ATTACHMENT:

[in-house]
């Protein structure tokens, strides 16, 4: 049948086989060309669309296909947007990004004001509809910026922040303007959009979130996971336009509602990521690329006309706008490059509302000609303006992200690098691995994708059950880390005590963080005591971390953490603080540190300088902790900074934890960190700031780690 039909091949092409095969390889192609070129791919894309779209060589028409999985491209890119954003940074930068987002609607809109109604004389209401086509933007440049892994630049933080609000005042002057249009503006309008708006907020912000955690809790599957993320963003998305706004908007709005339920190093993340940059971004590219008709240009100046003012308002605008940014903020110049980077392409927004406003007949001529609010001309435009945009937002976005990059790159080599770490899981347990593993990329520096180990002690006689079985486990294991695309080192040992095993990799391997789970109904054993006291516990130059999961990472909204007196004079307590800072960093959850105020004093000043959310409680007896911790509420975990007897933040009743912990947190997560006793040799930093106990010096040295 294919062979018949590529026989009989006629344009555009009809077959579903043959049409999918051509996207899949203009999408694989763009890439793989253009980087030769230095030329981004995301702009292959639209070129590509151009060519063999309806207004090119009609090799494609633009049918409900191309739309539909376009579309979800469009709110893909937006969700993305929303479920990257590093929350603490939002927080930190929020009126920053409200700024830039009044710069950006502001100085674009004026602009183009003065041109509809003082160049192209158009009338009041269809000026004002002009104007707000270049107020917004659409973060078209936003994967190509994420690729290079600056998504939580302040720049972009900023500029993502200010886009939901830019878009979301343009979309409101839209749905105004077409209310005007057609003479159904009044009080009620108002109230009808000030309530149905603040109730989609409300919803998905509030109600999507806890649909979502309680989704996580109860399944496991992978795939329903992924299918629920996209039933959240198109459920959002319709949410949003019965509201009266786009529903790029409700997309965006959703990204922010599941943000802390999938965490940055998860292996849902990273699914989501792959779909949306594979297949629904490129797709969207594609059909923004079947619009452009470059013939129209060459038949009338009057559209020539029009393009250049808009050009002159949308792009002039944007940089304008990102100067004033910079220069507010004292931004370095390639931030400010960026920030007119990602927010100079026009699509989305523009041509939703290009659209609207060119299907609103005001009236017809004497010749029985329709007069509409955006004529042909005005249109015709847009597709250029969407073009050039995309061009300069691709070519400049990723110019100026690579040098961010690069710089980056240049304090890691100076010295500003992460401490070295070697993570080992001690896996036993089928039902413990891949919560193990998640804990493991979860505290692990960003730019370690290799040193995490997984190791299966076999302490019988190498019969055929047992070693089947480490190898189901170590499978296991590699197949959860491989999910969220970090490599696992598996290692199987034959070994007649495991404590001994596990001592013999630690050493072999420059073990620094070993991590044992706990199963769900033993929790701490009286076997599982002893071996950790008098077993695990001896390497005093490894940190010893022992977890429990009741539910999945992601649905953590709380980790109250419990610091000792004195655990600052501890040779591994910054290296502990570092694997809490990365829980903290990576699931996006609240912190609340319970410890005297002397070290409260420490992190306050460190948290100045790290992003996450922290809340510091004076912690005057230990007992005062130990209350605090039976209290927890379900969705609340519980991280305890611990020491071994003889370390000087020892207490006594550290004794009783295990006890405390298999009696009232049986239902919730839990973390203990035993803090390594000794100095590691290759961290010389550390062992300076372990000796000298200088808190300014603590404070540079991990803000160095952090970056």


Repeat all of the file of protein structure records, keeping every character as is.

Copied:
[in-house]
């Protein structure tokens, strides 16, 4: 049948086989060309669309296909947007990004004001509809910026922040303007959009979130996971336009509602990521690329006309706008490059509302000609303006992200690098691995994708059950880390005590963080005591971390953490603080540190300088902790900074934890960190700031780690 039909091949092409095969390889192609070129791919894309779209060589028409999985491209890119954003940074930068987002609607809109109604004389209401086509933007440049892994630049933080609000005042002057249009503006309008708006907020912000955690809790599957993320963003998305706004908007709005339920190093993340940059971004590219008709240009100046003012308002605008940014903020110049980077392409927004406003007949001529609010001309435009945009937002976005990059790159080599770490899981347990593993990329520096180990002690006689079985486990294991695309080192040992095993990799391997789970109904054993006291516990130059999961990472909204007196004079307590800072960093959850105020004093000043959310409680007896911790509420975990007897933040009743912990947190997560006793040799930093106990010096040295 294919062979018949590529026989009989006629344009555009009809077959579903043959049409999918051509996207899949203009999408694989763009890439793989253009980087030769230095030329981004995301702009292959639209070129590509151009060519063999309806207004090119009609090799494609633009049918409900191309739309539909376009579309979800469009709110893909937006969700993305929303479920990257590093929350603490939002927080930190929020009126920053409200700024830039009044710069950006502001100085674009004026602009183009003065041109509809003082160049192209158009009338009041269809000026004002002009104007707000270049107020917004659409973060078209936003994967190509994420690729290079600056998504939580302040720049972009900023500029993502200010886009939901830019878009979301343009979309409101839209749905105004077409209310005007057609003479159904009044009080009620108002109230009808000030309530149905603040109730989609409300919803998905509030109600999507806890649909979502309680989704996580109860399944496991992978795939329903992924299918629920996209039933959240198109459920959002319709949410949003019965509201009266786009529903790029409700997309965006959703990204922010599941943000802390999938965490940055998860292996849902990273699914989501792959779909949306594979297949629904490129797709969207594609059909923004079947619009452009470059013939129209060459038949009338009057559209020539029009393009250049808009050009002159949308792009002039944007940089304008990102100067004033910079220069507010004292931004370095390639931030400010960026920030007119990602927010100079026009699509989305523009041509939703290009659209609207060119299907609103005001009236017809004497010749029985329709007069509409955006004529042909005005249109015709847009597709250029969407073009050039995309061009300069691709070519400049990723110019100026690579040098961010690069710089980056240049304090890691100076010295500003992460401490070295070697993570080992001690896996036993089928039902413990891949919560193990998640804990493991979860505290692990960003730019370690290799040193995490997984190791299966076999302490019988190498019969055929047992070693089947480490190898189901170590499978296991590699197949959860491989999910969220970090490599696992598996290692199987034959070994007649495991404590001994596990001592013999630690050493072999420059073990620094070993991590044992706990199963769900033993929790701490009286076997599982002893071996950790008098077993695990001896390497005093490894940190010893022992977890429990009741539910999945992601649905953590709380980790109250419990610091000792004195655990600052501890040779591994910054290296502990570092694997809490990365829980903290990576699931996006609240912190609340319970410890005297002397070290409260420490992190306050460190948290100045790290992003996450922290809340510091004076912690005057230990007992005062130990209350605090039976209290927890379900969705609340519980991280305890611990020491071994003889370390000087020892207490006594550290004794009783295990006890405390298999009696009232049986239902919730839990973390203990035993803090390594000794100095590691290759961290010389550390062992300076372990000796000298200088808190300014603590404070540079991990803000160095952090970056």